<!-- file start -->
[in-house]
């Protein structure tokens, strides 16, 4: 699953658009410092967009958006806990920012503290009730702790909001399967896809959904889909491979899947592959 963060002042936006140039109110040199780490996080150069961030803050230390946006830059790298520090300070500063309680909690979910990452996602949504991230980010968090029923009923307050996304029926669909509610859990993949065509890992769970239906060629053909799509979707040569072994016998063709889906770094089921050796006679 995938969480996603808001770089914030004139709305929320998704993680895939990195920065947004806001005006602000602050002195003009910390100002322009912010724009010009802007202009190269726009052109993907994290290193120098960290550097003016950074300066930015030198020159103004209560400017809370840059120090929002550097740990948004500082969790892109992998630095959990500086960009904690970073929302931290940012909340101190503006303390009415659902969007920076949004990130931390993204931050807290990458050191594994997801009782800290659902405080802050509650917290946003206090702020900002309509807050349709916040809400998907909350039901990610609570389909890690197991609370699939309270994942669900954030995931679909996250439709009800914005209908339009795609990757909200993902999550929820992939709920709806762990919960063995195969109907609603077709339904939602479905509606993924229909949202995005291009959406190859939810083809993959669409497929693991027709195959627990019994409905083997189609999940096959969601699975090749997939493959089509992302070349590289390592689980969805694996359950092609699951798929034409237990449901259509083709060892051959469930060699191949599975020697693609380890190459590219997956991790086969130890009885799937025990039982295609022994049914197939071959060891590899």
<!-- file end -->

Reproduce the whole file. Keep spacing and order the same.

[in-house]
């Protein structure tokens, strides 16, 4: 699953658009410092967009958006806990920012503290009730702790909001399967896809959904889909491979899947592959 963060002042936006140039109110040199780490996080150069961030803050230390946006830059790298520090300070500063309680909690979910990452996602949504991230980010968090029923009923307050996304029926669909509610859990993949065509890992769970239906060629053909799509979707040569072994016998063709889906770094089921050796006679 995938969480996603808001770089914030004139709305929320998704993680895939990195920065947004806001005006602000602050002195003009910390100002322009912010724009010009802007202009190269726009052109993907994290290193120098960290550097003016950074300066930015030198020159103004209560400017809370840059120090929002550097740990948004500082969790892109992998630095959990500086960009904690970073929302931290940012909340101190503006303390009415659902969007920076949004990130931390993204931050807290990458050191594994997801009782800290659902405080802050509650917290946003206090702020900002309509807050349709916040809400998907909350039901990610609570389909890690197991609370699939309270994942669900954030995931679909996250439709009800914005209908339009795609990757909200993902999550929820992939709920709806762990919960063995195969109907609603077709339904939602479905509606993924229909949202995005291009959406190859939810083809993959669409497929693991027709195959627990019994409905083997189609999940096959969601699975090749997939493959089509992302070349590289390592689980969805694996359950092609699951798929034409237990449901259509083709060892051959469930060699191949599975020697693609380890190459590219997956991790086969130890009885799937025990039982295609022994049914197939071959060891590899």